Post # 1
Hubby and I are finally moving out to the burbs and have our eyes set on northern NJ (sexy!) We have been out to a few open houses and came across a home that we both like, has good features, and is in our price range. For this particular house we had to call the real estate office listed on the sign since we just missed the open house by a few minutes.
An agent kindly came to meet us and I assumed that she was the owner’s agent since a) she responded when I called the listed number and b) she has the same distinctive last name as the seller’s agent. She showed us the house and we liked it a lot despite some areas that need repair/renovation. She said that she could represent us as a buyer’s agent and could even show us other houses. I said let’s just keep our discussions to this house for now.
Anyway, after doing some homework, we’ve concluded the house is listed high and isn’t that desirable (owner’s tried to sell it unsuccessfully a few years ago and then had to rent it out — owners live out of state). So we cooled a bit on the house and wanted to wait to see if the price drops.
However the “buyer’s agent” has been super aggressive following up last Saturday during a call. She suggested that we get pre-approved for a mortagage right away (on a Saturday) and said she knows a broker who works over the weekends and can get us pre-approved over the weekend so we can place our offer by Monday. It all just felt super aggressive. Plus, I’ve been tracking Zillow and lots of homes in this area are sitting and even dropping in price due to the time of year.
My questions are:
Is it normal to have a buyer’s agent who also works in the same office as the seller’s agent (and is their spouse!)?
Is it normal to be pre-approved for a mortgage by some random lender (never heard of the company she suggested) within 24 hours over a weekend?
And if she’s wants to be our buyer’s agent shouldn’t she offer some perspective or advice instead of heavily pushing this one property? (I directly asked her about the spotty sales history and she didn’t think much of it).
We are first time buyers so any advice would be great!!
Post # 2
goldenbrown : follow your gut. She sounds very aggressive and I would be put off too. However it isn’t that weird for the agents to be in the same office. I wouldn’t use her broker for the preapproval, but definitely get it done – your offer (when you find a house and make one) will be much stronger when you can show the seller that you can afford it.
Post # 3
LilliV : Thanks for this. Yes, we do need to get a pre-approval done. Hubby wanted to use our regular bank (national brand). Does it matter which broker we use?
Post # 4
I would get a pre-approval prior to even starting to house hunt, there’s almost no point to looking without one. Even though a pre-approval doesn’t mean that much in the entire scheme of purchasing a home, it’s an important first step.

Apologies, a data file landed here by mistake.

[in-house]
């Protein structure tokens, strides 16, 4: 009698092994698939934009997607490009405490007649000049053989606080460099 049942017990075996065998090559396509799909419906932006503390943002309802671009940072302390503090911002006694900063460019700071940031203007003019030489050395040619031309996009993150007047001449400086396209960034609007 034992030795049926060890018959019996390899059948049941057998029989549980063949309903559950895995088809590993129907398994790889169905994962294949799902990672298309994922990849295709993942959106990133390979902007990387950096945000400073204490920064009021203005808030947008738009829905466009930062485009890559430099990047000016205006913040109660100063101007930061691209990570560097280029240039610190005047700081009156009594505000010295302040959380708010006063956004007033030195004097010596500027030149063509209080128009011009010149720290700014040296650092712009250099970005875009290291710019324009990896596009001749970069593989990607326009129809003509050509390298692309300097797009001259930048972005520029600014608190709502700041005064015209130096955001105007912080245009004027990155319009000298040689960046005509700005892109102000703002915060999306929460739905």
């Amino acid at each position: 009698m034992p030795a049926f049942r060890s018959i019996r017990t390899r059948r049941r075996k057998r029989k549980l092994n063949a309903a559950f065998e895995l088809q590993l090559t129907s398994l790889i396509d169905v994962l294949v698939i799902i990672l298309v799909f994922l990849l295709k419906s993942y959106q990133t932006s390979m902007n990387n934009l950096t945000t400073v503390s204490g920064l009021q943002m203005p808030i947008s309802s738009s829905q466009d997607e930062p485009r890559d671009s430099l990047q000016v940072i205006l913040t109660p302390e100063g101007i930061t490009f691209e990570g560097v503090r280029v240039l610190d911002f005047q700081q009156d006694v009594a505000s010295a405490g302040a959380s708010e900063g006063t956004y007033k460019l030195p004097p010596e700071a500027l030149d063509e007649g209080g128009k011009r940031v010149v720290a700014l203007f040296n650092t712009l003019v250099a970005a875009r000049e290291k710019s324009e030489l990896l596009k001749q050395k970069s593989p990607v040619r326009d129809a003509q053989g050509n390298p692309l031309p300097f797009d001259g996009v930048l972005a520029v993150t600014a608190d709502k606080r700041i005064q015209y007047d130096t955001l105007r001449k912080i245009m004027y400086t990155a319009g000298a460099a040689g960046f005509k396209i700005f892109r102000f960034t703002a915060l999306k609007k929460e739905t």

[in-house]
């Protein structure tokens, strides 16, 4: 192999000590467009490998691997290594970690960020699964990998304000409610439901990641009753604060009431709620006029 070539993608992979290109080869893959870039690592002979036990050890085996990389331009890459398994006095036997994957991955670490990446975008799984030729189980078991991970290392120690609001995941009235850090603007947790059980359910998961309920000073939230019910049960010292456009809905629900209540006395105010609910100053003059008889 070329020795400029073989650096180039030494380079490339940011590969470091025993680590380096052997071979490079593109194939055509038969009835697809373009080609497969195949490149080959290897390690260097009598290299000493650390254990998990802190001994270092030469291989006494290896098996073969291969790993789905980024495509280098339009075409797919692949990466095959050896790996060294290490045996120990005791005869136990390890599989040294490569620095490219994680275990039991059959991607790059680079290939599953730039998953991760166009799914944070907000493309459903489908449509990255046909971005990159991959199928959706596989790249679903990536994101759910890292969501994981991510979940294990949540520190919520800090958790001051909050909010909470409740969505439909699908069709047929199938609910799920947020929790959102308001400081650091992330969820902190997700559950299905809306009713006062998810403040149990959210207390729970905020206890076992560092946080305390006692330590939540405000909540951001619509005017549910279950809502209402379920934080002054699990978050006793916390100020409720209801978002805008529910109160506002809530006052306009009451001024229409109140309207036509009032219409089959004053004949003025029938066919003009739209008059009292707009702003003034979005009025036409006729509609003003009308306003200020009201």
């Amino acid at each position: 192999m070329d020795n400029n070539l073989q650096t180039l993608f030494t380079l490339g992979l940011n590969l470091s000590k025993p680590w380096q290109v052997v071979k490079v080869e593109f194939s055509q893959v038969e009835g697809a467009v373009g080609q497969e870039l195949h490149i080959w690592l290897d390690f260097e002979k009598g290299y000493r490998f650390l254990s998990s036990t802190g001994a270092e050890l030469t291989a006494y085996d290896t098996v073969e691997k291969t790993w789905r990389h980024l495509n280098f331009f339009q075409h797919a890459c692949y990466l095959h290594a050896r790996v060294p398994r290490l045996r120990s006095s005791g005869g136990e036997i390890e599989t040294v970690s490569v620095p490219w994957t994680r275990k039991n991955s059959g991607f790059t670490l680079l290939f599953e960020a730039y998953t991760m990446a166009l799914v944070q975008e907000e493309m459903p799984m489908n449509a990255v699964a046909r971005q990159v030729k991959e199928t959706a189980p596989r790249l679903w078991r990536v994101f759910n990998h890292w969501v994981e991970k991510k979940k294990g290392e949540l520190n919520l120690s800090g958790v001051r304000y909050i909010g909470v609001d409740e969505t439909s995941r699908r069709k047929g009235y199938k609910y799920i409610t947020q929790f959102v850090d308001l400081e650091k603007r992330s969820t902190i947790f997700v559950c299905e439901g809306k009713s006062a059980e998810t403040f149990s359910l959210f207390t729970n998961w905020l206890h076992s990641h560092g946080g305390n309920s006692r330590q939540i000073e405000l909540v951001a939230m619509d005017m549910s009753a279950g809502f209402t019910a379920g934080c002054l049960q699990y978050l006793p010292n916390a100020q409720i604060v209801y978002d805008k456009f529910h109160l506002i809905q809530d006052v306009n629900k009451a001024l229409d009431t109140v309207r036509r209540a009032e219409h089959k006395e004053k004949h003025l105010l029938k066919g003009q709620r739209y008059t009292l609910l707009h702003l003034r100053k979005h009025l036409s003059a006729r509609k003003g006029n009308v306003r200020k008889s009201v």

Also, if you feel this agent is overly aggressive this soon don’t stick with her. You need to find an agent you really trust and can be compatible with, because that agent will be so important to your daily life and your stress level you can’t even imagine it right now, lol. Same goes with the mortgage broker. Don’t settle, find good people to help you. Get references from people you know and trust. This is probably the biggest purchase of your life and it is a very stressful process for most people. Trust your gut and check and double, triple check everything anyone tells you, don’t just trust their word blindly. Lots of shady folks out there, but lots of good ones, too.
Good luck in your house hunt!
Post # 5
goldenbrown : Nope! And you don’t have to use that bank for your eventual mortgage either but the pre-approval (not pre-qualification, they are slightly different) tells the seller that you are serious and that at least SOME bank is willing to give you the money. Once you’re under contract you can shop around for rates.
Post # 6
Is it normal to have a buyer’s agent who also works in the same office as the seller’s agent (and is their spouse!)? I personally know agents who will represent both buyers and sellers. I know sometimes a buyer they are representing is interested in a house they’re selling. A lot of times they will cut a few % points off commission to help push the deal. I don’t think its all that unusual or shady.
Is it normal to be pre-approved for a mortgage by some random lender (never heard of the company she suggested) within 24 hours over a weekend? In my area, there are dozens of mortgage lenders. I don’t remember the pre-approval process taking that long or being that involved. I think basically all they need is proof of employment, proof of income or assets and a credit check. It can be pretty straightforward and quick. I know some lenders will even offer pre-approval online. Pre-approval doesn’t promise final approval, so it is not nearly as in depth. Our mortgage broker worked weekends all the time, so I wouldn’t think getting approved over a weekend is weird. There were times we had our broker re-run our approval letter over the weekend and it was a super quick process.
And if she’s wants to be our buyer’s agent shouldn’t she offer some perspective or advice instead of heavily pushing this one property? (I directly asked her about the spotty sales history and she didn’t think much of it). It sounds from your post like you told her you only want to focus on this property, so I wouldn’t expect her to be offering a ton of advice. Every realtor is different. Some are super aggressive (which works to your advantage if you are in a hot market), some are more nurturing, offer a lot of advice, take it slow, etc. I think it’s a matter of personal preference and finding someone you like.
Post # 7
I wouldn’t use the spouse of the seller’s agent. While I would hope they would be honest and do the best job possible for you, they get more money out of the deal if you pay more.
Post # 8
All of this is perfectly normal. Husband-and-wife (or husband-and-husband or wife-and-wife) real estate teams are fairly common, and there’s nothing illegal or unethical about them each representing a different party in the transaction.
A realtor pushing you to get pre-approved for a mortgage before you spend a lot of time looking at houses is not unusual. A realtor pushing you to a specific mortgage broker is also not untethical– it’s a bit pushy for my tastes, but there is nothing wrong with it per se. When the time comes, you may find yourself using the realtor’s recommended home inspector or appraiser or closing service. All these recommendations and connections are part of what you pay a realtor for. And all of these service people make themselves very available over the weekends because they only have one chance to make money off of you.